More Money Could Make Microsoft Employees Stick

Microsoft is going to boost employees’ compensation, the company announced in a memo that was sent out to its entire staff on Thursday morning.

Penned by CEO Steve Ballmer, the memo says the company has decided to shift a portion of stock award targets into employees’ base salaries. The end result will be more cash up front for employees, as Microsoft’s stock has remained relatively the same for the past several years.

The company plans to increase compensations even more in some high-growth areas and locations around the world. Microsoft also will tie bonuses and stock awards more closely to performance, according to Ballmer.

“The changes we’re rolling out today will help ensure Microsoft continues to be the place that top talent comes to change the world,” Ballmer wrote to employees. His memo was published in full by Bloomberg and Reuters.

Seen That Already

Microsoft’s move follows that of its arch-competitor Google, which is raising its own employees’ pay by 10 percent. Also, CEO Larry Page recently announced the company would link its bonus system to how well Google’s social media efforts succeed. Google is on track to hire 8,000 employees this year, possibly one reason why Microsoft feels it must stay competitive in terms of compensation.

Could something more be at work here? Microsoft does not have the same allure for young, talented developers and software engineers that it had a decade ago. That honor shifted to Google and now has been bestowed on Facebook.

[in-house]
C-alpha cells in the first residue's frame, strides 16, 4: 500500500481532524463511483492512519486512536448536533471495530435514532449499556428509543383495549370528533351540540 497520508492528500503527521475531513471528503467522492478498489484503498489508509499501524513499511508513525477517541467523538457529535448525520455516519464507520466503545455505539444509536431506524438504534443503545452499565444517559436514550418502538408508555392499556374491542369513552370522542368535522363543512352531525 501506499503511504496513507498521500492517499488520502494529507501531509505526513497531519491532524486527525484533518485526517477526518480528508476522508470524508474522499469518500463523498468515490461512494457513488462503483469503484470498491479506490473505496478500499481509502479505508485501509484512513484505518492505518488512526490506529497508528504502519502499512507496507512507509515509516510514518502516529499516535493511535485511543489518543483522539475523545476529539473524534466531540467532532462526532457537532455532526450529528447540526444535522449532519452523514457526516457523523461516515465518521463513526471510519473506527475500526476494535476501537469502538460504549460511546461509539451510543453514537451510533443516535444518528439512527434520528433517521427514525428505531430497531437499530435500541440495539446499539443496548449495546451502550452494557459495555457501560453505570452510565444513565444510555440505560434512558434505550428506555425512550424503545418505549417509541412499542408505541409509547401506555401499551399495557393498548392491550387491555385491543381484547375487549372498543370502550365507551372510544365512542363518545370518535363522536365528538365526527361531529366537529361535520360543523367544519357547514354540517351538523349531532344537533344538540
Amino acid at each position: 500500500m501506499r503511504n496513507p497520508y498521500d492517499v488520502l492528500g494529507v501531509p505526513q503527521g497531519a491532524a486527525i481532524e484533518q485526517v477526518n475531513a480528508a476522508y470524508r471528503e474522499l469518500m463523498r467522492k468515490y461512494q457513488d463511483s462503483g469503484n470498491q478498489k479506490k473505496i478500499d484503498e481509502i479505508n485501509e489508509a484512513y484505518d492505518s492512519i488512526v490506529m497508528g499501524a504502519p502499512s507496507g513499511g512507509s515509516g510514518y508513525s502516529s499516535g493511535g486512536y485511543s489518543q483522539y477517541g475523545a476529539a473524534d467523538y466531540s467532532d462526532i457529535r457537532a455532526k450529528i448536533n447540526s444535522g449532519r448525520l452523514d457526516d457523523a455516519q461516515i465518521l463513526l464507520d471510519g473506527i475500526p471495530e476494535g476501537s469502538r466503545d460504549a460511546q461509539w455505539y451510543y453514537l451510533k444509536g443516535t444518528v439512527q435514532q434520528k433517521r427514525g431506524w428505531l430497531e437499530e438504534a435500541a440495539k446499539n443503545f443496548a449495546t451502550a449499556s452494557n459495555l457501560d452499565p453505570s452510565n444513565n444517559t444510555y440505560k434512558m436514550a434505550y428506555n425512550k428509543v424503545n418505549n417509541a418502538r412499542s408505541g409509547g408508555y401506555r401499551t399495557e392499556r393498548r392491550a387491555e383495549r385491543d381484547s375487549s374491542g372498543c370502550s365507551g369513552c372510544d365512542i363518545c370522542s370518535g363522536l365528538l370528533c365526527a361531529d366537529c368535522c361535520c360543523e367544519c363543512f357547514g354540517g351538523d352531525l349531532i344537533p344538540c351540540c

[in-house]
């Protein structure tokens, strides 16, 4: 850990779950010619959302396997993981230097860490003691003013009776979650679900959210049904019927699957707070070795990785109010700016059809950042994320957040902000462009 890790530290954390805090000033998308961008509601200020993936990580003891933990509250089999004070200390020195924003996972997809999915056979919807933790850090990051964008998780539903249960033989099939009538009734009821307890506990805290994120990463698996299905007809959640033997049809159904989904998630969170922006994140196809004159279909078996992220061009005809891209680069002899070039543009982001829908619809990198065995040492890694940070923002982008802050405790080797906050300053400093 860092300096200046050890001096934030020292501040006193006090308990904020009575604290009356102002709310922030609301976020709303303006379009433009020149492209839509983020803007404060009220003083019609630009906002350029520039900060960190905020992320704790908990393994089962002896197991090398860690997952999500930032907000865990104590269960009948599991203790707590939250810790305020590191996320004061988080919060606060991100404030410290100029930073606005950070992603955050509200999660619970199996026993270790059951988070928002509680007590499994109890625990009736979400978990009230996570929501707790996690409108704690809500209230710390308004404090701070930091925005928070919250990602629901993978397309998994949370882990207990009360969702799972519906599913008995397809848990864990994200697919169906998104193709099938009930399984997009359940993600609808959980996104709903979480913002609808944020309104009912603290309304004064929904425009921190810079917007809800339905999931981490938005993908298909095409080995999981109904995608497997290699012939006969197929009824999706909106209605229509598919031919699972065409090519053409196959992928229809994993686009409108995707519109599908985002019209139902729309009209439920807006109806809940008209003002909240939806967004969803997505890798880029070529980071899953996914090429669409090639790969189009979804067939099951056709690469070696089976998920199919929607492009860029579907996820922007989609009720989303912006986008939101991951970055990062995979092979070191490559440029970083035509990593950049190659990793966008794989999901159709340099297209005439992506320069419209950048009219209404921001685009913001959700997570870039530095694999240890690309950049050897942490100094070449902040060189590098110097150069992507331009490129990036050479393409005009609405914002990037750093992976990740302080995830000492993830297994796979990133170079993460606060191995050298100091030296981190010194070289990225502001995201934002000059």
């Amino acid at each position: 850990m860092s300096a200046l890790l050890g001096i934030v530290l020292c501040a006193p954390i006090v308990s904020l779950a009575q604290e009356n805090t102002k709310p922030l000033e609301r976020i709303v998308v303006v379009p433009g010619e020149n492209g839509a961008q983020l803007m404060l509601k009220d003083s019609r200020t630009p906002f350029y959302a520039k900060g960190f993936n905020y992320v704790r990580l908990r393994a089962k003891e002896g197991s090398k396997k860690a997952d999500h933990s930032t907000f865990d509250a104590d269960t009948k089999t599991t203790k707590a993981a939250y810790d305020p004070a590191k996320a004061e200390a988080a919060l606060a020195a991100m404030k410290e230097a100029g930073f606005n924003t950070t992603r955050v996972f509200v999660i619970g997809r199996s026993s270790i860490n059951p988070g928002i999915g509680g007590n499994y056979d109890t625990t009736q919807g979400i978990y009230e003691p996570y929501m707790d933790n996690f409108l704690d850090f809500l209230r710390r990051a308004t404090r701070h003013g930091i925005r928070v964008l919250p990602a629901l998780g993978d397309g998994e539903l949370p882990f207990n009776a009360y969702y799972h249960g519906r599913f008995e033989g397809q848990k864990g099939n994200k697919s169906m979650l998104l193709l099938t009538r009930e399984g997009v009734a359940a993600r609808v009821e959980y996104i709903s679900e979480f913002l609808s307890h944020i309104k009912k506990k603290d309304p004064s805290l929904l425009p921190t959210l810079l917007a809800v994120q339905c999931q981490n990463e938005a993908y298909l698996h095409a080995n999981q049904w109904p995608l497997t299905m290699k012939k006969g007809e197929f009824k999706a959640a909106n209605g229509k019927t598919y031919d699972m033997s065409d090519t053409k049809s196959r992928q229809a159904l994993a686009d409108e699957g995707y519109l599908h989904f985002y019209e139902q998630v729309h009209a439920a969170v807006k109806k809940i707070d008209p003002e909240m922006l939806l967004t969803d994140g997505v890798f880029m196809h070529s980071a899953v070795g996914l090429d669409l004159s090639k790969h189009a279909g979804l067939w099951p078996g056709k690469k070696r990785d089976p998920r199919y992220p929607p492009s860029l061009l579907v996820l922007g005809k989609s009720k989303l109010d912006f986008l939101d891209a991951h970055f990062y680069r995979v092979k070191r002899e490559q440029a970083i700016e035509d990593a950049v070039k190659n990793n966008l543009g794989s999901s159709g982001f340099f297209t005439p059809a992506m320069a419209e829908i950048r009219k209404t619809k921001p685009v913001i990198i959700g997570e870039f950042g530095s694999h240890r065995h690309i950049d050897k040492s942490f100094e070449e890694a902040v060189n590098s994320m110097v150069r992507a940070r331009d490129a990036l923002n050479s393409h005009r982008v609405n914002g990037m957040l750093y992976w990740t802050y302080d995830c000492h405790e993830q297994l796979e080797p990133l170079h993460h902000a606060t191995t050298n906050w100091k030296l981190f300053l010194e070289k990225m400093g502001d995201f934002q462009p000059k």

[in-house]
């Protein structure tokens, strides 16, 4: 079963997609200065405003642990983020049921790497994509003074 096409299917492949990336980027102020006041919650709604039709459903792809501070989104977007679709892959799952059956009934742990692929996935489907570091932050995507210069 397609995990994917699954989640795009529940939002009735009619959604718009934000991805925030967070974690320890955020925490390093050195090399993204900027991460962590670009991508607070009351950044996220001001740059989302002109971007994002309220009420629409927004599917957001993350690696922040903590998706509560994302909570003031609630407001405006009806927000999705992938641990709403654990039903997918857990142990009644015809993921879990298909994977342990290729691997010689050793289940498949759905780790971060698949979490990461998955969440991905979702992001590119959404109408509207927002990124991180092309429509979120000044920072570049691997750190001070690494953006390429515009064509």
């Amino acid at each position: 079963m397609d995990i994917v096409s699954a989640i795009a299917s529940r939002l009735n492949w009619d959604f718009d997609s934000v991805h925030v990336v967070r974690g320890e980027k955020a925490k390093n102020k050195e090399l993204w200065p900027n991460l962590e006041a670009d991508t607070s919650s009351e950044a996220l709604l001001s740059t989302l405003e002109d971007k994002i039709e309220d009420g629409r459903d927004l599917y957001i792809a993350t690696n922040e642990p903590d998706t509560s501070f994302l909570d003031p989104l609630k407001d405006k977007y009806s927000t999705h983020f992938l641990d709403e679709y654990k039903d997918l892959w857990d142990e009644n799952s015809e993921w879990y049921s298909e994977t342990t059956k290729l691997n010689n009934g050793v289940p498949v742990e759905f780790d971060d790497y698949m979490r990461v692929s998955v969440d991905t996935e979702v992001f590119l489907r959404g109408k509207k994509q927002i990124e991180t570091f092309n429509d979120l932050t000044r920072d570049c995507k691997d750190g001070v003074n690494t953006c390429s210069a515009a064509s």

It is also noticeably lagging in the mobile arena, a tech category that is in explosive growth mode.

Clearly, Microsoft needs to boost its talent pools in certain areas, said Michael Cherry, an analyst with Directions on Microsoft. In particular, it needs to attract and retain “developers of compact OS — smartphones and tablets — as well as developers that focus on making existing OS better.”

Retention is almost more important than bring on new talent, Cherry told the E-Commerce Times. “You can’t discount the value of institutional memory on these kinds of things.”

High Growth in General

It is also reasonable to extrapolate that Microsoft is merely responding to tech employment and compensation trends. Both are very robust now.

“Giving cash up front — that is always something that entices people,” Rona Borre, CEO of Instant Technology, told the E-Commerce Times.

Facebook is attractive to young talent, she noted, which may be contributing to Microsoft’s staffing issues right now. In general, though, tech salaries are rising, she said.

Even if there were no Facebook, Microsoft would have to make this move, Borre speculated.

Salaries have increased between 2 percent and 5 percent in the last 12 months — and for very skilled employees, more than 5 percent, she pointed out.

Application developers can expect to see an average 4.7 percent salary increase, noted Borre, while software engineers can expect 4.1 percent.

“It is really telling to see that companies are going after local grads now. They want to get these kids into tech jobs — train them up as quickly as possible so they can take on some of the workload that is out there,” she said.

In the end, however, tech workers — especially those skilled enough to have options — are going to give the entire package a once-over as they decide where to work, Cherry said. “Salary is important, obviously, but so are things like healthcare benefits — and I don’t think you can discount the value of working on exciting projects.”

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